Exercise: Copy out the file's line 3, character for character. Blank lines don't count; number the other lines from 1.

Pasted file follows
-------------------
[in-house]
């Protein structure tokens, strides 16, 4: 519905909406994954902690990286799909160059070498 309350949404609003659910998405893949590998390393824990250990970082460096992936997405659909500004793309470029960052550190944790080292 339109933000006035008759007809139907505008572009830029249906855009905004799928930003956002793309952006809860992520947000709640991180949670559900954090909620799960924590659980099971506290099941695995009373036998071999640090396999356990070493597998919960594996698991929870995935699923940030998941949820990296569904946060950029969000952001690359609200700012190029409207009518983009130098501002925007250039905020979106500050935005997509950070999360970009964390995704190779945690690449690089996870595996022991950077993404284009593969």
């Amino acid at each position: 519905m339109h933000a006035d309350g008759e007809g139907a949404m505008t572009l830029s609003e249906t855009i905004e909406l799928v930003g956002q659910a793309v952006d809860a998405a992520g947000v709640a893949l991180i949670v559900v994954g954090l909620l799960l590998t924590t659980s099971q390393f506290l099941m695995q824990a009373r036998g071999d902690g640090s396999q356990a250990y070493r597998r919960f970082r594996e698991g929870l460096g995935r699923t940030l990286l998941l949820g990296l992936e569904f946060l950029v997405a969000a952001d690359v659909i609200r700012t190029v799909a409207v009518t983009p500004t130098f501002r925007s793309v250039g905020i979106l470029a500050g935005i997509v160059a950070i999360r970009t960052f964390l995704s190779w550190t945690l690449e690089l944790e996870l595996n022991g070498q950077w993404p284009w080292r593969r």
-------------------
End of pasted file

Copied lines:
């Amino acid at each position: 519905m339109h933000a006035d309350g008759e007809g139907a949404m505008t572009l830029s609003e249906t855009i905004e909406l799928v930003g956002q659910a793309v952006d809860a998405a992520g947000v709640a893949l991180i949670v559900v994954g954090l909620l799960l590998t924590t659980s099971q390393f506290l099941m695995q824990a009373r036998g071999d902690g640090s396999q356990a250990y070493r597998r919960f970082r594996e698991g929870l460096g995935r699923t940030l990286l998941l949820g990296l992936e569904f946060l950029v997405a969000a952001d690359v659909i609200r700012t190029v799909a409207v009518t983009p500004t130098f501002r925007s793309v250039g905020i979106l470029a500050g935005i997509v160059a950070i999360r970009t960052f964390l995704s190779w550190t945690l690449e690089l944790e996870l595996n022991g070498q950077w993404p284009w080292r593969r």